Basic solution is to put a push button switch on the steering wheel to disconnect the alternator- relies on the driver being sensible with it. Will of course trigger the ignition light, so if it chucks a fan belt at the same time you don't get warning that the water pump has stopped..

                  All depends on the inputs - if the races are short enough, take your 2-3kg of alternator and put in a bigger battery and change/charge battery between runs.

                  How much time does a boat spend at full throttle? Is there "traction" style issues, during which its a good time to use excess power to charge the battery?

                  Personally, I prefer to have a charging system. Saves a lot of headaches.

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                    #10
                    It's hydroplane racing. These things: https://www.youtube.com/watch?v=JWL-rmWNdy0
                    So on the throttle 80% of the time I guess?

                    Turning the Alt off wont be a problem. I'll have spare ECU outputs that can deal with that.

                    My main concern is if turning it on & will cause voltage spikes, prematurely kill the alt, etc.

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                      #11
                      It's doable - plenty of cars do it these days - BiTurbo Rangers for instance. You probably don't want an alternator that big but might be able to work out what the widget is that makes it work.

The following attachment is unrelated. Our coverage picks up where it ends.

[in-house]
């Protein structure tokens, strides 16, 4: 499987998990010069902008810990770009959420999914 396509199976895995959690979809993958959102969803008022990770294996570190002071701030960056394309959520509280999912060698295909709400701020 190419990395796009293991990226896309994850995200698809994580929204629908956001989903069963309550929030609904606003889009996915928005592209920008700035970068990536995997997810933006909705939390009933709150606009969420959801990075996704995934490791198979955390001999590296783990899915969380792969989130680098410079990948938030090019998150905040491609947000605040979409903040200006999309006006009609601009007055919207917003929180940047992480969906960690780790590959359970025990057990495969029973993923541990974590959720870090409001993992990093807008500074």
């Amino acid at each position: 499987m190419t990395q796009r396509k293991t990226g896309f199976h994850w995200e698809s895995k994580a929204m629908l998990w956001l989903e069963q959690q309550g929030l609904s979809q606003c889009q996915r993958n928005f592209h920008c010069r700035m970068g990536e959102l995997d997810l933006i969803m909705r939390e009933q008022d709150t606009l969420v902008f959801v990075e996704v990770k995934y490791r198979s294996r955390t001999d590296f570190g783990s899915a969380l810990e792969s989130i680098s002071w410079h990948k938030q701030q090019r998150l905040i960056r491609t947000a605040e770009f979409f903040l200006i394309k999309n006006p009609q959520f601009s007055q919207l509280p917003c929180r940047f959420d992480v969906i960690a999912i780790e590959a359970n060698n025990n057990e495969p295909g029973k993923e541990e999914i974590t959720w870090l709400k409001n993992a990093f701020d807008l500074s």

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                        #12
                        Originally posted by 36 View Post
                        It's doable - plenty of cars do it these days - BiTurbo Rangers for instance. You probably don't want an alternator that big but might be able to work out what the widget is that makes it work.
                        Sounds like a dumb alternator has already been purchased and buying a smart one is not on the cards.

                        Will a dumb one cope with being switched on and off ?

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                          #13
                          Is the ignition and fuel system gonna handle the drop in voltage?

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                            #14
                            ^ good point - make sure the tuning is done at ~12.6v battery voltage and not 14.2v alternator voltage.

                            Sounds like something that will introduce a lot of gotchas.

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                              #15
                              Surely unless the thing is piloted by a jockey already having the driver lay off the pies for a bit would be more effective than chasing 1hp of electrical load?
                              ---
                              Shed Project: 1994 Laser Lynx with BP-T